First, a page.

An elegant solution from Joel Kerr
Montreal bassist Joel Kerr (who is in the Ottawa-based Craig Pedersen Quartet) also gets thanked in the album, because he solved a problem with Lindzon’s arrangement of “Dona Dona”  while they were both attending KlezCanada. Lindzon had modulated from A minor to B flat minor, and wanted to modulate back to A minor to end the piece, but couldn’t find an elegant solution. He suggested going down (rather than up) a whole-tone scale, which solved her problem. And that also created an interesting contrast, she said, between the lyrics, which talk about learning to fly, and the music that’s actually going down. “It’s a really, really interesting tune in terms of the drama and in terms of the ambivalence.”

”I like finding material that isn’t straight-forward in terms of what it … there’s some thing ambivalent in what it’s saying. Things are not necessarily what they appear to be.”

Thrilled, after being on pins and needles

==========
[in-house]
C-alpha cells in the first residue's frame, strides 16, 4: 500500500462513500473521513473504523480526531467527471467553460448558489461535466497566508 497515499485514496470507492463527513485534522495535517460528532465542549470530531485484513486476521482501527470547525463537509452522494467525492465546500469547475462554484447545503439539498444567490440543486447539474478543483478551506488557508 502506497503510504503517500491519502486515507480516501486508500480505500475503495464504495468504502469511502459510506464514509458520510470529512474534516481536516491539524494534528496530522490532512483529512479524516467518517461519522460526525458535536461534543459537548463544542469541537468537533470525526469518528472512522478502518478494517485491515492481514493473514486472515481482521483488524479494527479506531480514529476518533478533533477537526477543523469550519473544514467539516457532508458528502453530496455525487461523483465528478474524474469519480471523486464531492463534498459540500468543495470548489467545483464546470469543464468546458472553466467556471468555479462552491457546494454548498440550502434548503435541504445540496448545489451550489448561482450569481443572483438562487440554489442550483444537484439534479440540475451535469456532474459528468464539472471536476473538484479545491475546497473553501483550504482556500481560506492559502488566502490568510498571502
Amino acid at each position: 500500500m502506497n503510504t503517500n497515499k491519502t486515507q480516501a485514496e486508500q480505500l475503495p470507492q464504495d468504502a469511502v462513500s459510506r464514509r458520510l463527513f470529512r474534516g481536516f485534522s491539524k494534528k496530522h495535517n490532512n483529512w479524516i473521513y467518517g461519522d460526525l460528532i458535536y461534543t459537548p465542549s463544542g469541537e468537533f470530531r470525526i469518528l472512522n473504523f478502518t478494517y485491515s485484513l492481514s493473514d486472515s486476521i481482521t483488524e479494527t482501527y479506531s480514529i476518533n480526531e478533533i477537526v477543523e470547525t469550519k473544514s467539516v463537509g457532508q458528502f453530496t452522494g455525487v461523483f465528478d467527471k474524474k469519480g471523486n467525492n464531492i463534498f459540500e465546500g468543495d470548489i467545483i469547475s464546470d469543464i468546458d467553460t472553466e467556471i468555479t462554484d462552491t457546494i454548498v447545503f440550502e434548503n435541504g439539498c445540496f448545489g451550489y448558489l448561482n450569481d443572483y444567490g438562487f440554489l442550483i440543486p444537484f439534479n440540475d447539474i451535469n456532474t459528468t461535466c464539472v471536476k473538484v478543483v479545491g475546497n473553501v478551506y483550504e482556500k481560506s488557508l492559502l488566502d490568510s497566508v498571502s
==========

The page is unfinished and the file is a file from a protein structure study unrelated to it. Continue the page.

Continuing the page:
Lindzon said she first got hints that she might be nominated for a Juno about a week before the announcement, but the message – even when she was invited to the press conference – was always “This in no way indicates a nomination.”

She was thrilled  when the nomination was finally confirmed, “once I actually went through the whole week of being what they say in Yiddish, being on shpilkes which means on pins and needles.”

The winner in her category – in fact, for 34 of the 41 Juno awards – will actually be announced on Saturday night (March 31), not at the public televised gala on Sunday at Scotiabank Place. But she was happy at the nomination in itself: “I just want to say thank-you to whoever the jury [for my category] is. I was just thrilled with whoever happens to have listened … This really indicates that they actually do listen to the records that are submitted.”